1806 electionsEdit

Three new counties had been created since the last elections in 1804: inside the 15th district, Jefferson County was split off from Oneida County; in the 16th district, Madison County from Chenango County; and in the 17th district, Allegany County from Genesee County The area of the districts remained the same.

1808 electionsEdit

On April 8, 1808, the State Legislature re-apportioned the districts again, separating the 2nd and the 3rd district, and creating two districts with two seats each to be filled on a general ticket: the 2nd and the 6th.

David Thomas had been elected in the old 12th district which had comprised only Washington County, so the vacancy was filled by a special election held only in this county, while at the same time two representatives were elected on a general ticket in the new 6th district to which Washington County had been re-districted together with Columbia County and Rensselaer County.

Due to the double-seat districts, there were then only 15 districts; the 16th and 17th were eliminated.

Note: There are now 62 counties in the State of New York. The counties which are not mentioned in this list had not yet been established, or sufficiently organized, the area being included in one or more of the above-mentioned counties.

1810 electionsEdit

The districts remained the same as at the previous elections in 1808. Only four new counties were created inside some districts: in the 5th district, Sullivan County was split from Ulster County; in the 7th district, Schenectady County was split from Albany County; in the 8th district, Franklin County was split from Clinton County; and in the 15th district, Niagara County was split from Genesee County.

1812 electionsEdit

Due to the increase in seats, the previously eliminated 16th and 17th district were re-established, and four more districts were created. Six districts had two members, elected districtwide on a general ticket.

1814 electionsEdit

For the 1814 elections, the districts remained the same as at the previous elections in 1812, only one new county was created: in the 12th district, Warren County was split from Washington County.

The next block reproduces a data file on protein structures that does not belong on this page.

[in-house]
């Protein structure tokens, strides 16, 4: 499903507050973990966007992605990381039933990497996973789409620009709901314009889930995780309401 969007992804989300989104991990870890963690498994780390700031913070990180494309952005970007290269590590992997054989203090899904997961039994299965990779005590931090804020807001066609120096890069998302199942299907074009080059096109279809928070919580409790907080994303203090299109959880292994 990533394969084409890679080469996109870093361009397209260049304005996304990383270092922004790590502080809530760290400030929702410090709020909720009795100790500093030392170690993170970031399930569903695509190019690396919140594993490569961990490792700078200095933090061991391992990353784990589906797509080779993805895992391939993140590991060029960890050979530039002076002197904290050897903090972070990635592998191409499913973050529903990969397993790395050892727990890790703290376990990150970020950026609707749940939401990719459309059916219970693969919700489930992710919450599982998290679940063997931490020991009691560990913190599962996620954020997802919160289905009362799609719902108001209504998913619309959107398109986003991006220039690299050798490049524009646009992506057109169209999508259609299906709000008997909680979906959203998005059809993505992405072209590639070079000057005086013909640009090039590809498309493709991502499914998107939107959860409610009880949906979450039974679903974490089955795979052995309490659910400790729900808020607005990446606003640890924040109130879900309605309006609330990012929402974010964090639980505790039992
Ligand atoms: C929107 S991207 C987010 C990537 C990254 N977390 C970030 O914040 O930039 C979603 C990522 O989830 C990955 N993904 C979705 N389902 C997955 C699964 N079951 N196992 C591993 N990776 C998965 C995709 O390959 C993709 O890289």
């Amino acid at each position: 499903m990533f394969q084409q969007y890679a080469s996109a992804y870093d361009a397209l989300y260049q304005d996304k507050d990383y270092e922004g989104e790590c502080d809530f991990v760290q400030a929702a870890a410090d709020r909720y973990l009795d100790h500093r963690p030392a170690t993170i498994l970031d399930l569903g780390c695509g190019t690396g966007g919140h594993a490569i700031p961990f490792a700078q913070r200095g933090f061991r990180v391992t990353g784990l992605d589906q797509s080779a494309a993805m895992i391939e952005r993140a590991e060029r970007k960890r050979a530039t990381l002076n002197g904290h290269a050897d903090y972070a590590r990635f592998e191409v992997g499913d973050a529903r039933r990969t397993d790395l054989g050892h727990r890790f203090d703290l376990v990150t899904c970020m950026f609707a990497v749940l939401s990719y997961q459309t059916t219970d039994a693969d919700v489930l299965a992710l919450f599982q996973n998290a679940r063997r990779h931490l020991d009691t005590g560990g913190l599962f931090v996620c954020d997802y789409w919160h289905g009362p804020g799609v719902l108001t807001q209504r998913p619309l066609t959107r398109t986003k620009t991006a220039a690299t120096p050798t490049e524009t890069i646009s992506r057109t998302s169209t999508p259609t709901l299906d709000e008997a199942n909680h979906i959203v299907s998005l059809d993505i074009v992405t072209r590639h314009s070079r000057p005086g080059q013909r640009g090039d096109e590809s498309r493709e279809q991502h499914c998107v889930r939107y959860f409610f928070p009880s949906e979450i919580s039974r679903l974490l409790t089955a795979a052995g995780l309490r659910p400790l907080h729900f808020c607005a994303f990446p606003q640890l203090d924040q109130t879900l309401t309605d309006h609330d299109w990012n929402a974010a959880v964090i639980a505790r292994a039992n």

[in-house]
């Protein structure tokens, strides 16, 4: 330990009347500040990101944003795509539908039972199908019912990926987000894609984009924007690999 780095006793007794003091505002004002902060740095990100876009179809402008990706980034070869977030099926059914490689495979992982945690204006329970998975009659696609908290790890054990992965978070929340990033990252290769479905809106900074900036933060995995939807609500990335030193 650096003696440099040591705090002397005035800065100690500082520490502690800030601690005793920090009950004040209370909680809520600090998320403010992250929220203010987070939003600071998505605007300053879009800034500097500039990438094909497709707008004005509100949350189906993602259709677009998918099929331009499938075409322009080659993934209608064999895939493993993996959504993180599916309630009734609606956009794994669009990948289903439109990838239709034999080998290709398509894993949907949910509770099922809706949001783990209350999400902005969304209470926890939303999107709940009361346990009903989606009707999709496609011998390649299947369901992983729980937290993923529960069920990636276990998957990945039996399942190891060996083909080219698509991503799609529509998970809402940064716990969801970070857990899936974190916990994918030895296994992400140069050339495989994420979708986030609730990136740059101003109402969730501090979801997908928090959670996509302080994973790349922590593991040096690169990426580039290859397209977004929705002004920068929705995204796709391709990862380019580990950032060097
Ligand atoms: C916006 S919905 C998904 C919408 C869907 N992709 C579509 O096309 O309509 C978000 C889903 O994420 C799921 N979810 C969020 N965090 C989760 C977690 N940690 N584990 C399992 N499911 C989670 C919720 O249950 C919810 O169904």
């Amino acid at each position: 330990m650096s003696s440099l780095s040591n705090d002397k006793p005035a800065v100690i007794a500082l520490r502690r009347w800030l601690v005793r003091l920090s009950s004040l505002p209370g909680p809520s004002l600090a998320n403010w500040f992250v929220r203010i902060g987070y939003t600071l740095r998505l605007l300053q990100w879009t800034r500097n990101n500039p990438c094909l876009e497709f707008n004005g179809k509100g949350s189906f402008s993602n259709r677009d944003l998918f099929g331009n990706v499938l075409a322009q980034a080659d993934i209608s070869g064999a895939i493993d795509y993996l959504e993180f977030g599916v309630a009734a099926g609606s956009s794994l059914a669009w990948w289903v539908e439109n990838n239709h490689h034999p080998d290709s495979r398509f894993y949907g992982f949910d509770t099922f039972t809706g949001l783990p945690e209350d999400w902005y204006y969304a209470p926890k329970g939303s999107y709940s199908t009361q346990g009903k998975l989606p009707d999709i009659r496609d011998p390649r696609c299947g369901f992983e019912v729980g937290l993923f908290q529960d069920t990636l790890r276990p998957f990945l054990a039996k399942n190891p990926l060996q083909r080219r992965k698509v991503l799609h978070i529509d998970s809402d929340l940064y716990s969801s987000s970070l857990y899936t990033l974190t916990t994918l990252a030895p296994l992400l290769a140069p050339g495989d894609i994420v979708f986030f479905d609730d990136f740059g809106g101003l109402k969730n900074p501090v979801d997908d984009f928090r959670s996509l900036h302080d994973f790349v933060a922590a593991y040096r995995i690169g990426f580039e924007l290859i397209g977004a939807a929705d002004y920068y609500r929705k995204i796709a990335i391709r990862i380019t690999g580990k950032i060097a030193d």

1816 electionsEdit

For the 1816 elections, there was no change.

1818 electionsEdit

For the 1818 elections, the geographical area of the districts remained the same as at the previous elections in 1816. Two new counties were created: Tompkins inside the 20th district; and Cattaraugus inside the 21st district. In 1817, the Town of Danube was separated from the Town of Minden in Montgomery County, and transferred to Herkimer County, but Danube remained in the 14th district.

1821 electionsEdit

For the 1821 elections, except for the split of the 21st district, the geographical area of the congressional districts remained the same as at the previous elections in 1818. Five new counties had been created. Hamilton County was split from Montgomery County inside the 14th district. Oswego County was created from parts of Oneida and Onondaga counties, but the parts remained in their previous congressional districts. On March 9, 1821, the New York State Legislature divided the 21st district in two districts: Ontario County and the newly created Monroe County remained as the 21st district; the remainder became the new 22nd district, including the new counties of Erie and Livingston.

1822 electionsEdit

On April 17, 1822, the New York State Legislature re-apportioned the congressional districts according to the figures of the 1820 United States census. The number of district was increased to 30, creating eight new districts; the number of seats was increased to 34, creating for the first time a triple-seat district, and keeping two double-seat districts.

1824 electionsEdit

The geographical area of the congressional districts remained the same as at the previous elections in 1822. Two new counties were created within the 26th district: Wayne County and Yates County.

1826 electionsEdit

The geographical area of the congressional districts remained the same as at the previous elections in 1824. Only one new county was created: in the 29th district, Orleans County was split from Genesee County.

2002 electionsEdit

Obsolete districtsEdit

See alsoEdit

ReferencesEdit

  1. ^ "The national atlas". nationalatlas.gov. Archived from the original on February 22, 2014. Retrieved February 2, 2014.
  2. ^ 2 U.S.C. § 2c
  3. ^ "New Congressional Lines Imposed by Federal Court". New York Times. Retrieved June 27, 2012.
  4. ^ Merica, Dan; Stark, Liz (April 26, 2021). "Census Bureau announces 331 million people in US, Texas will add two congressional seats". CNN. Retrieved April 26, 2021.
  5. ^ "Office of the Clerk, U.S. House of Representatives". clerk.house.gov. Retrieved 2022-01-12.
  6. ^ "Introducing the 2021 Cook Political Report Partisan Voter Index". Cook Political Report. Retrieved 2022-01-12.
  7. ^ The numbers which are used nowadays to describe these districts at this time derive from the numbers of the districts officially introduced in 1797, considering the sequence of the districts in the official listing and the approximate geographical equivalence.
  8. ^ a b In the Act of March 23, 1797, the Towns of Clarkstown, Haverstraw, Hempsted and Orangetown are mentioned. These towns were split from Orange County in 1798, before the election, to form Rockland County.

External linksEdit